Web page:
Definition of Process Control:« Back to Glossary Index
Process control is a principle that you can use to help you manage your processes more effectively. The goal of process control is to make sure that what your employees do every day is done using the same set of steps or standards so they can get better at their job. Process control helps organizations improve their QA/QC efforts by ensuring the quality of products and services provided by employees who perform tasks repeatedly each day.
Overview: What is Process Control?
Process control is a method used to ensure that a process is operating as designed. It is a way to monitor and measure the performance of a process and make adjustments when necessary. It is a way to ensure that a process is in control.
Process control looks at many aspects of your business and helps you determine whether your processes are functioning as they should, or if they need improvement. Process control focuses on ensuring that all processes are operating within acceptable tolerances, which means they are performing within the parameters set by their design specifications or standards, with no unwanted fluctuation outside those parameters (within reason).
3 Benefits of Process Control
Process control is one of the most important Lean Six Sigma tools. It allows you to quickly identify areas where a process can be improved, and it helps you ensure that your processes are working as intended. Let’s take a look at some of the benefits of process control in more detail:
1. Process Control provides a way to monitor and improve processes by using statistical methods such as average value, standard deviation, minimum/maximum values, and z-scores.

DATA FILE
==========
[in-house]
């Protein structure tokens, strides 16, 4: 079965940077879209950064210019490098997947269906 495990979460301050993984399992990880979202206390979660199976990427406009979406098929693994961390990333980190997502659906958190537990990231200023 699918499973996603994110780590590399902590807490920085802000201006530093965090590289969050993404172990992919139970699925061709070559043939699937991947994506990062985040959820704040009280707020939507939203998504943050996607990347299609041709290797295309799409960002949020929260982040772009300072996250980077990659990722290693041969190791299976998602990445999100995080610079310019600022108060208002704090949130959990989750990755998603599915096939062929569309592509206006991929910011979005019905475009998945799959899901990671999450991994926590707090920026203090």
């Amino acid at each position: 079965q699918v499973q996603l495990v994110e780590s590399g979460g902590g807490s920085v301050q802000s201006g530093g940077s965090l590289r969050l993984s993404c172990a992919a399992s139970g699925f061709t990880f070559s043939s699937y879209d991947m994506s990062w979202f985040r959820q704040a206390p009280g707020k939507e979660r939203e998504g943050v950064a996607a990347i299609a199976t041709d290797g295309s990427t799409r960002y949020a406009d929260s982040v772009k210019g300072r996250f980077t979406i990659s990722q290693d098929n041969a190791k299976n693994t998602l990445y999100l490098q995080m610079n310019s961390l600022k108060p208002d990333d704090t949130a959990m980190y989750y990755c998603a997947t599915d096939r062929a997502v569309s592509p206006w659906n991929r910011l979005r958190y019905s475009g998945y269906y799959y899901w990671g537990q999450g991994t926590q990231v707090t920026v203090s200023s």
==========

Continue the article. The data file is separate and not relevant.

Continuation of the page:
These calculations allow you to see if your processes are performing as expected or if there are any deviations from the norm. If there is any variation present in your process data, then you’ll need to investigate further before making changes so that you don’t “change” what doesn’t need changing.
2. Process control helps detect outliers in the data set.
This may indicate that an error has been made somewhere along the line (i.e. an incorrect piece of information entered into a form) or that something else needs addressing in order for it to work properly (i.e. poor equipment maintenance).
3. Process control allows you to identify when certain events happen more frequently than others.
For example, what happens when a customer calls up about their order? Data like this can be used for all types of process improvements including those related to customer service and quality assurance alike.
Why is Process Control Important to Understand?
Process control is an important concept to understand for anyone who is involved in Lean Six Sigma. Process control refers to the monitoring and measurement of a process. The goal of process control is to ensure that your process is performing as it should, or at least close enough that any defects can be corrected quickly. Process control involves measuring key metrics in order to identify any abnormalities, then making necessary adjustments so that your processes run smoothly.
Process control can be implemented by using statistical tools such as histograms, Pareto charts and scatter plots. These help identify potential changes or improvements you might need to make based on the data collected from these measurements over time.
Industry Examples of Process Control
Process control is a term used to describe the use of process checks and balances. In manufacturing, one example of this is when you are producing parts for an automobile engine and want to ensure that each step in the assembly process is performed correctly. This involves having workers check their own work as well as having supervisors check every worker’s work at different stages along the way.